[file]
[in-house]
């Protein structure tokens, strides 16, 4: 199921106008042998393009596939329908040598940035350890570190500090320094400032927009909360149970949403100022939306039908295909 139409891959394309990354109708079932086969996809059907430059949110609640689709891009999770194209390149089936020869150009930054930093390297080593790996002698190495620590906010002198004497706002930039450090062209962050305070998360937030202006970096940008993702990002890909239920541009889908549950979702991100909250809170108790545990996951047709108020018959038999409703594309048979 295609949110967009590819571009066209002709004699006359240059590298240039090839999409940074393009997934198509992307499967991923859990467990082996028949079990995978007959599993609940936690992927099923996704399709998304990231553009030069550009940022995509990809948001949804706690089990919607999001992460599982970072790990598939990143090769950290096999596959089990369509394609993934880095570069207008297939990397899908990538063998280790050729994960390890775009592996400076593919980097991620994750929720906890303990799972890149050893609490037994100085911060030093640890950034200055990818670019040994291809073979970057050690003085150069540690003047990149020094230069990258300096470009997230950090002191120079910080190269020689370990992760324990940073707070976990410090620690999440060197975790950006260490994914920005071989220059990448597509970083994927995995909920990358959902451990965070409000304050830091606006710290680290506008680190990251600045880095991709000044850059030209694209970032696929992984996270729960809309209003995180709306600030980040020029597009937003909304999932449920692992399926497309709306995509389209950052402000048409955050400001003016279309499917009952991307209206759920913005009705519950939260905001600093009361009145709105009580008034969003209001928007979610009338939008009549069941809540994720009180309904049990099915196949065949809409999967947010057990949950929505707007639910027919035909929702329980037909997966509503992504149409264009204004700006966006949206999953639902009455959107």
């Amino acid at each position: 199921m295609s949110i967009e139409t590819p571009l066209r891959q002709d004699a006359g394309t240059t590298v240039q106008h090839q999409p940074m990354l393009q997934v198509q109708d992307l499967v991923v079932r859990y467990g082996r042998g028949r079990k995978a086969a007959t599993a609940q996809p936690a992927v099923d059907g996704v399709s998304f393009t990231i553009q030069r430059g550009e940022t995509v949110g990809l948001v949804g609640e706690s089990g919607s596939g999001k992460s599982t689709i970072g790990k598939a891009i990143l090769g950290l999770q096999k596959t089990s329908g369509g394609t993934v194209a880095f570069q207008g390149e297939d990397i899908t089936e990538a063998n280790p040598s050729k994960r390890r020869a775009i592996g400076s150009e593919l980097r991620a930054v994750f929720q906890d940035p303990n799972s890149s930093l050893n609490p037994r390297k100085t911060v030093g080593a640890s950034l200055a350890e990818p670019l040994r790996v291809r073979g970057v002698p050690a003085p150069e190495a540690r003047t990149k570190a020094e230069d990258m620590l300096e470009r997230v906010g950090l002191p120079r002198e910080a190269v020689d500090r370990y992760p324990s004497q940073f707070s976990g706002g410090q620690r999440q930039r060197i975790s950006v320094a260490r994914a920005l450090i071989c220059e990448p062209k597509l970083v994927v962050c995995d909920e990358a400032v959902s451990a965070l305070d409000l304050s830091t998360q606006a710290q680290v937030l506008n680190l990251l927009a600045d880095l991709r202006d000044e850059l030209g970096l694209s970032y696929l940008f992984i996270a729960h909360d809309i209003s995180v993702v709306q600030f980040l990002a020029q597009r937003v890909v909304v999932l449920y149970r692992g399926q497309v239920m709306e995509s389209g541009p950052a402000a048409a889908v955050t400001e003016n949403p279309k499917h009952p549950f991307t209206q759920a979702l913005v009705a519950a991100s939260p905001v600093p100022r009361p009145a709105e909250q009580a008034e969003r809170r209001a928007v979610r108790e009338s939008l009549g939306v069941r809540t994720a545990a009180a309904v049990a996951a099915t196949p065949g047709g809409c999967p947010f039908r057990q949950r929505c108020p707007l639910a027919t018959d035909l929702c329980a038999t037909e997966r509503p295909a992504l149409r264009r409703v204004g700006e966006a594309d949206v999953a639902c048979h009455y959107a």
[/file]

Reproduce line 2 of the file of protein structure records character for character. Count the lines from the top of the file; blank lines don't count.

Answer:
């Protein structure tokens, strides 16, 4: 199921106008042998393009596939329908040598940035350890570190500090320094400032927009909360149970949403100022939306039908295909 139409891959394309990354109708079932086969996809059907430059949110609640689709891009999770194209390149089936020869150009930054930093390297080593790996002698190495620590906010002198004497706002930039450090062209962050305070998360937030202006970096940008993702990002890909239920541009889908549950979702991100909250809170108790545990996951047709108020018959038999409703594309048979 295609949110967009590819571009066209002709004699006359240059590298240039090839999409940074393009997934198509992307499967991923859990467990082996028949079990995978007959599993609940936690992927099923996704399709998304990231553009030069550009940022995509990809948001949804706690089990919607999001992460599982970072790990598939990143090769950290096999596959089990369509394609993934880095570069207008297939990397899908990538063998280790050729994960390890775009592996400076593919980097991620994750929720906890303990799972890149050893609490037994100085911060030093640890950034200055990818670019040994291809073979970057050690003085150069540690003047990149020094230069990258300096470009997230950090002191120079910080190269020689370990992760324990940073707070976990410090620690999440060197975790950006260490994914920005071989220059990448597509970083994927995995909920990358959902451990965070409000304050830091606006710290680290506008680190990251600045880095991709000044850059030209694209970032696929992984996270729960809309209003995180709306600030980040020029597009937003909304999932449920692992399926497309709306995509389209950052402000048409955050400001003016279309499917009952991307209206759920913005009705519950939260905001600093009361009145709105009580008034969003209001928007979610009338939008009549069941809540994720009180309904049990099915196949065949809409999967947010057990949950929505707007639910027919035909929702329980037909997966509503992504149409264009204004700006966006949206999953639902009455959107």